Chirping up a storm, the birds in my backyard are letting me know that their feeders are empty. I look out the window to the feeding station and see that the sunflower seeds have disappeared and all but one-inch of Nyjer seed remains in another feeder. It’s a quite a job to stay on top of filling three feeders, a suet cage, and a hummingbird feeder every couple of days. Not to mention, hauling and storing the bird seed, cleaning and filling a bird bath and making sure my husband puts only bird-safe algaecide in our fountain. It’s a lot of work, but the sweet songs of thanks I hear every time I step outside remind me of why I do it!
#1 – Repurposing Phone Booths
The other day, my husband and I were talking about things that are becoming obsolete and one of the items brought up for discussion were phone booths. Shortly after that discussion, I read about John Locke, a Columbia architecture graduate who wants to convert New York’s pay phones into sharing libraries. To date, he’s placed bookshelves and books in two phone booths with mixed results. Read about his interesting project and see additional photos here.
#2 – Got Lemons?
Wanting to save the remaining Meyer lemons in my yard from being half-eaten and left to rot by pesky squirrels, I decided to look for yet another way to save them for future use. In the past, my husband has made limoncello, an Italian lemon liqueur, but unfortunately, there’s only so much limoncello we can drink! I’ve also tried juicing the lemons and freezing the juice, but it’s such a waste of flavorful rind. This year I’m preserving the lemons in a more traditional way – in jars with salt and lemon juice. Read the New York Times article on “Preserving Lemons the Traditional Way” if you’ve got lemons and want to learn the technique.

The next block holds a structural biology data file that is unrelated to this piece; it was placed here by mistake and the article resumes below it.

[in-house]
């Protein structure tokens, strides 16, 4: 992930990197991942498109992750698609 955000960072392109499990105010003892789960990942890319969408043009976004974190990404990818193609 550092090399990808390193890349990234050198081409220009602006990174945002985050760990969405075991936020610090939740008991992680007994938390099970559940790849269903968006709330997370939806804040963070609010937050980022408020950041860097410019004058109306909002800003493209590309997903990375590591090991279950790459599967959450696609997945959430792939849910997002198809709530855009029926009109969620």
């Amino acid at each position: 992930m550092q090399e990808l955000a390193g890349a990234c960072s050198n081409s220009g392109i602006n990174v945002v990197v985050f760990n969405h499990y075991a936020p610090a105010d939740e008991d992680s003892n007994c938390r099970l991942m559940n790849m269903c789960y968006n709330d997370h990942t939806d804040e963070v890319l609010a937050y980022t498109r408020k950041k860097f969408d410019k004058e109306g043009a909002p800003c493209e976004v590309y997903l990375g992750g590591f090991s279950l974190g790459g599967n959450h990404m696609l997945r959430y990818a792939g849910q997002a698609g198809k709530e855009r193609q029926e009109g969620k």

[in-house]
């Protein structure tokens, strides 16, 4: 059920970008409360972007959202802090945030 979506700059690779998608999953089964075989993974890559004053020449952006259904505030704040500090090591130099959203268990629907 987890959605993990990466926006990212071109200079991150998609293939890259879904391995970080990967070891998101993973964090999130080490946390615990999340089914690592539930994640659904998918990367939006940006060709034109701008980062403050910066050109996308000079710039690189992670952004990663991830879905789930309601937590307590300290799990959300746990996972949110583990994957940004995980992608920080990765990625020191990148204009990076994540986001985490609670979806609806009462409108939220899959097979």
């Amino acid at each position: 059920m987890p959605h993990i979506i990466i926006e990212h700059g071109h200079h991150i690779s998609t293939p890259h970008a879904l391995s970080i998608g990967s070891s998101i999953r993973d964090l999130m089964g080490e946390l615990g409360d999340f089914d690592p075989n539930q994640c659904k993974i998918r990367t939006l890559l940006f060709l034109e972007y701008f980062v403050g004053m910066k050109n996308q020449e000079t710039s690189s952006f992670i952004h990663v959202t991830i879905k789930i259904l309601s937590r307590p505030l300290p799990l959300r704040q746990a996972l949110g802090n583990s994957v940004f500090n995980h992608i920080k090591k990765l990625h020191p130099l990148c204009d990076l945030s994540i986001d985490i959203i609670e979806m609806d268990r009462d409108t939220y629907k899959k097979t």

#3 – Paris vs. New York
The introduction reads “Macaroon vs. cupcake, Proust vs. Salinger, bobo vs. hipster, bordeaux vs. cosmo.” These are some of the comparisons that graphic designer Vahram Muratyan illustrated with his minimalist-style portraits and they are included in his book Paris versus New York: a Tally of Two Cities.
#4 – An Arm and a Leg
A recent email from my fitness club contained a link to the Limbs for Life Foundation. After checking out the site, I became more grateful for my healthy limbs and more aware of the difficulties amputees face. Depending on the specific type, a prosthetic limb can cost anywhere from $6000 to $65,000 and possibly even more. Due to wear and tear of the prosthetic or growth of the wearer, prostheses have to be continually replaced. Most insurance companies pay a very small fraction of the cost and usually on a once per person per lifetime basis. Many leg amputees, who cannot afford to pay their share, become wheelchair-bound. If you want to learn more about Limbs for Life click on the link above or watch the video below:
#5 – Going Somewhere?
“The first step towards getting somewhere is to decide you are not going to stay where you are.”
— John Pierpoint
Thanks for reading! Have a great weekend!